Understanding the Pre-Fire Planning Tools, Methodologies, and Governance Conditions that Facilitate Mitigation of Post-Fire Effects in Forest Ecosystems

In the western United States, the growing extent and severity of wildfires and consequent impacts on human and natural systems necessitate increased attention to minimizing undesirable post-wildfire effects. Ample literature exists on pre-fire management tools and governance conditions that support fire hazard reduction and suppression in general. However, relatively less work has focused on assessing the methodologies and governance conditions that address limiting specific post-fire effects on key aspects of forest ecosystems such as watershed function, sensitive species habitat, tree regeneration, or invasive species and disease encroachment. There also is much to be learned about the aspects of governance that specifically support pre-fire action across jurisdictions to mitigate post-fire effects. Our project addresses these knowledge gaps by investigating the governance conditions and pre-fire tools designed to mitigate undesirable post-fire effects across jurisdictions in the western states.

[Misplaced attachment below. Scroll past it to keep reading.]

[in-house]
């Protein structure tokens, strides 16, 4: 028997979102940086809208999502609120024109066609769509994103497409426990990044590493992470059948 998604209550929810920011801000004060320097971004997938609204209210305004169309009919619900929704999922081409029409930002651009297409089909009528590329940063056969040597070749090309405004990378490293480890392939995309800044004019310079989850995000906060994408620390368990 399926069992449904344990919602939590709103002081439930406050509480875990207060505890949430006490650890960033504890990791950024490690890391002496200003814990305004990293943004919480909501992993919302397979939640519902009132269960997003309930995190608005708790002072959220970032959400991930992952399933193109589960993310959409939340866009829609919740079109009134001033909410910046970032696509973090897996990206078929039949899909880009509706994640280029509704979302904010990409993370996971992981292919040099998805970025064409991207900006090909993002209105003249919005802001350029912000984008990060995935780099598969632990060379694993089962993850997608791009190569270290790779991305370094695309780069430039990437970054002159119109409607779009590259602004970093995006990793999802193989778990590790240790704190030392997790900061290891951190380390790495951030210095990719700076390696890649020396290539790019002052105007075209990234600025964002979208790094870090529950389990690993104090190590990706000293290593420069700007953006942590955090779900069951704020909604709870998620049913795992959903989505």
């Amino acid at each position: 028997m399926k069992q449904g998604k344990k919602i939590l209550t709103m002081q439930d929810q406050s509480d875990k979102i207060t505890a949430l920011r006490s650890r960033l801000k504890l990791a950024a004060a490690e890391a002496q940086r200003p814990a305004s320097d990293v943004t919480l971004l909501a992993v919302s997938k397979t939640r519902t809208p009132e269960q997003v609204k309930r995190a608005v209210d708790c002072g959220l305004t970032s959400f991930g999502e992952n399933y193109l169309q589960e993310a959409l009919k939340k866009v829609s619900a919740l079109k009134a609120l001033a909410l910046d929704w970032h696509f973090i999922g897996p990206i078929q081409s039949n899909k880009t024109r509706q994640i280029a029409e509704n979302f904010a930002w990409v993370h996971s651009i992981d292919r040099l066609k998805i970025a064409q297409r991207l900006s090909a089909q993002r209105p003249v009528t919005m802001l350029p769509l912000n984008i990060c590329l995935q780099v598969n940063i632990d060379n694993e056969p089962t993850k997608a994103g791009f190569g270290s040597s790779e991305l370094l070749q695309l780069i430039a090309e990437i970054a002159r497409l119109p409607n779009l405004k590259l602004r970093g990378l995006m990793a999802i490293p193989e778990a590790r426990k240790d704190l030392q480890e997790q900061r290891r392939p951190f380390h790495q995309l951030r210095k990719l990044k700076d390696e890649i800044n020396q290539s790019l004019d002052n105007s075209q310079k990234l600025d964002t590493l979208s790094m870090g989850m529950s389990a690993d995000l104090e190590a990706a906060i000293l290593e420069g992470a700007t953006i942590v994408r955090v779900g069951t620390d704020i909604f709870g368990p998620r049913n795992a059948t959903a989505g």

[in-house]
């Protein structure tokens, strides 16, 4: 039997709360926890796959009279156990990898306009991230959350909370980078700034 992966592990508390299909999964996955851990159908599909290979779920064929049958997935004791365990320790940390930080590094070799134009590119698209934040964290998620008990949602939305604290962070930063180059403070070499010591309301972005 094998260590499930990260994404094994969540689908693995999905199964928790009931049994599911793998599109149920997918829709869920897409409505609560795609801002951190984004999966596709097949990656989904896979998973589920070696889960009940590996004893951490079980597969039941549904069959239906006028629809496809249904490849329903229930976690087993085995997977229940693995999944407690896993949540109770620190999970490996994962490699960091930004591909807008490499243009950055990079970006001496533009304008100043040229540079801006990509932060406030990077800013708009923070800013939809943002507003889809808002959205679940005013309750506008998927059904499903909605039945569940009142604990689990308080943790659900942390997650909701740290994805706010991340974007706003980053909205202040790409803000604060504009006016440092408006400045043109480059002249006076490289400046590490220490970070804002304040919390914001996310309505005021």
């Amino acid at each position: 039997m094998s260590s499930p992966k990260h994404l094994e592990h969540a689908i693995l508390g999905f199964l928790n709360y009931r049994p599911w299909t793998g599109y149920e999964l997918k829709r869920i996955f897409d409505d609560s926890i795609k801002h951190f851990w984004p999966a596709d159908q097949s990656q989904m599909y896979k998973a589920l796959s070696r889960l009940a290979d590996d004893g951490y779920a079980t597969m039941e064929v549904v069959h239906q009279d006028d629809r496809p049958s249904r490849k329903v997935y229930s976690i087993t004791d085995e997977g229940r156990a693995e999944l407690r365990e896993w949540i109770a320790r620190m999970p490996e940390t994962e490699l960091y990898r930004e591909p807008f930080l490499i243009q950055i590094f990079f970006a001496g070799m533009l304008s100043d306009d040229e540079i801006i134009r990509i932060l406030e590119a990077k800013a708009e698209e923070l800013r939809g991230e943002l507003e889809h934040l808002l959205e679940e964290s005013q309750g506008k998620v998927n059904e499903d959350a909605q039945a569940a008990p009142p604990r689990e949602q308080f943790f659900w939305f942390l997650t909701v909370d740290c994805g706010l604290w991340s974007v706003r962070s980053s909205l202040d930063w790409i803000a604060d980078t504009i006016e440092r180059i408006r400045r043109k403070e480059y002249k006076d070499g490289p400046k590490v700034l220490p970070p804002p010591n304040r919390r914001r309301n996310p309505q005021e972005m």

This study specifically addresses the following research objectives:

1) Identify the tools and methodologies used in forested ecosystems to mitigate post-fire effects to forest resilience, watershed function, and sensitive species and habitats; and

2) Investigate the governance arrangements and other underlying societal factors that facilitate effective pre-fire planning and implementation of management activities to limit undesirable post-fire effects.

Our work focuses on forested landscapes in the 11 contiguous western states. We are pursuing these objectives through literature reviews, state-level qualitative interviews to identify the array of approaches used across the western region, and sub-state level qualitative case studies to further understand facilitative governance conditions for cross-jurisdictional planning and utility of pre-fire methodologies to mitigate post-fire effects.

We anticipate that this research will have significant relevance to government agencies seeking to promote resilient forested ecosystems and for communities that are bearing the majority of long-term post-fire costs related to landscape rehabilitation, ecosystem service degradation, and depreciated property values. Moreover, our project will allow various stakeholders to more easily access through this website currently available tools and publications as well as emerging practices to preemptively minimize post-fire effects before wildfire incidents.